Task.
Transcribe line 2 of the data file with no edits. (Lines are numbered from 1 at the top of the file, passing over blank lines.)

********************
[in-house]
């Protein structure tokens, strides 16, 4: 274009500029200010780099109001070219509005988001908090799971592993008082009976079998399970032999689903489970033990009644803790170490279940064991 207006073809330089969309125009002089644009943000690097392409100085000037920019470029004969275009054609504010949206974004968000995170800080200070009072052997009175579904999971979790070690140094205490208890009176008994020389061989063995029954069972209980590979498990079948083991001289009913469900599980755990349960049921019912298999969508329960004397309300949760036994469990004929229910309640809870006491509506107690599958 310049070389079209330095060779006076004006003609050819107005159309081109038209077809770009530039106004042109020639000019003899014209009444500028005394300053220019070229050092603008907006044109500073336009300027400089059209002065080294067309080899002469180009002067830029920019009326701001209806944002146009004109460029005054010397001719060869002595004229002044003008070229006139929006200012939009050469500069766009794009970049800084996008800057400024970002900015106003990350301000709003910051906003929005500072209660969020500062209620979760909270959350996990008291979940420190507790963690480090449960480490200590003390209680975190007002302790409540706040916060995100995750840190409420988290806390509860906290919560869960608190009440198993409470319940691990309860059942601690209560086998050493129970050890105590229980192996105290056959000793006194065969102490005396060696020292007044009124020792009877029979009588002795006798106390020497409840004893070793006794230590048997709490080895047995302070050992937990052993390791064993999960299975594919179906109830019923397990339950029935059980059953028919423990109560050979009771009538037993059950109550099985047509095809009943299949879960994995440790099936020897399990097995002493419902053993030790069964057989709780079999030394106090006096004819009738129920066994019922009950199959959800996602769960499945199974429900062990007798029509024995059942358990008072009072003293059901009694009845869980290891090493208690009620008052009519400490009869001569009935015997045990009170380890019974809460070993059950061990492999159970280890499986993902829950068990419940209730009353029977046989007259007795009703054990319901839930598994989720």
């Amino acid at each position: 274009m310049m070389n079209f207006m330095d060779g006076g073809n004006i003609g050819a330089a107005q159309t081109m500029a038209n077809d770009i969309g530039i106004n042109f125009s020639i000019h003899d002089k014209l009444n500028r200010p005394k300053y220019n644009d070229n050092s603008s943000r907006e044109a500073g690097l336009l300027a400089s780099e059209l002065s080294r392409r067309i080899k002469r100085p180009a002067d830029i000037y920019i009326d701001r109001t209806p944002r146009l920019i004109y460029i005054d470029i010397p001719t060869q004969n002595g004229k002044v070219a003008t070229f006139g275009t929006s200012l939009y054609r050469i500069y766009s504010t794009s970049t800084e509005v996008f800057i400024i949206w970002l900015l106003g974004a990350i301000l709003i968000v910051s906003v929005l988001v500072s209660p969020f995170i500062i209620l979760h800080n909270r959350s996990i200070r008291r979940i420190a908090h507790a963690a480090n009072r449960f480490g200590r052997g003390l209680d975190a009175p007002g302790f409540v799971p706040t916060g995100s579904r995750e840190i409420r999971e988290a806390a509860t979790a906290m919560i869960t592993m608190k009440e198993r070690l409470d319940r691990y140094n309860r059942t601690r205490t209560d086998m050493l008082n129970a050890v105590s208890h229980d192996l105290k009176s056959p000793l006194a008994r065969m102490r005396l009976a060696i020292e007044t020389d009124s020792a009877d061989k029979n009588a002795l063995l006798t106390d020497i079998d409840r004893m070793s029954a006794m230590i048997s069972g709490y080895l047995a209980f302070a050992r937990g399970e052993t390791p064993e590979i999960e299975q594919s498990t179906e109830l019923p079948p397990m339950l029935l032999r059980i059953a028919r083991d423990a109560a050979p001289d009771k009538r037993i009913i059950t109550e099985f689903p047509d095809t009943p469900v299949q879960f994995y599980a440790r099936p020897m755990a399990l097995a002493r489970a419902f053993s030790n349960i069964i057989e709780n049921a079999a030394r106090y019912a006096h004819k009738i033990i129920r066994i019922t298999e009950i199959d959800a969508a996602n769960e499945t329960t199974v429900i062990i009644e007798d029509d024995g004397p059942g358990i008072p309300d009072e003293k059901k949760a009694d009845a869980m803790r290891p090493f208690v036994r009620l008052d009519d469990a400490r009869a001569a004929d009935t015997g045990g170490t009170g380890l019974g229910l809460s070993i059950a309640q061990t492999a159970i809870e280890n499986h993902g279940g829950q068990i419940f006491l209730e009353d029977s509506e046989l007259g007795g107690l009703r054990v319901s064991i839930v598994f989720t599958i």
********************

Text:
């Protein structure tokens, strides 16, 4: 274009500029200010780099109001070219509005988001908090799971592993008082009976079998399970032999689903489970033990009644803790170490279940064991 207006073809330089969309125009002089644009943000690097392409100085000037920019470029004969275009054609504010949206974004968000995170800080200070009072052997009175579904999971979790070690140094205490208890009176008994020389061989063995029954069972209980590979498990079948083991001289009913469900599980755990349960049921019912298999969508329960004397309300949760036994469990004929229910309640809870006491509506107690599958 310049070389079209330095060779006076004006003609050819107005159309081109038209077809770009530039106004042109020639000019003899014209009444500028005394300053220019070229050092603008907006044109500073336009300027400089059209002065080294067309080899002469180009002067830029920019009326701001209806944002146009004109460029005054010397001719060869002595004229002044003008070229006139929006200012939009050469500069766009794009970049800084996008800057400024970002900015106003990350301000709003910051906003929005500072209660969020500062209620979760909270959350996990008291979940420190507790963690480090449960480490200590003390209680975190007002302790409540706040916060995100995750840190409420988290806390509860906290919560869960608190009440198993409470319940691990309860059942601690209560086998050493129970050890105590229980192996105290056959000793006194065969102490005396060696020292007044009124020792009877029979009588002795006798106390020497409840004893070793006794230590048997709490080895047995302070050992937990052993390791064993999960299975594919179906109830019923397990339950029935059980059953028919423990109560050979009771009538037993059950109550099985047509095809009943299949879960994995440790099936020897399990097995002493419902053993030790069964057989709780079999030394106090006096004819009738129920066994019922009950199959959800996602769960499945199974429900062990007798029509024995059942358990008072009072003293059901009694009845869980290891090493208690009620008052009519400490009869001569009935015997045990009170380890019974809460070993059950061990492999159970280890499986993902829950068990419940209730009353029977046989007259007795009703054990319901839930598994989720």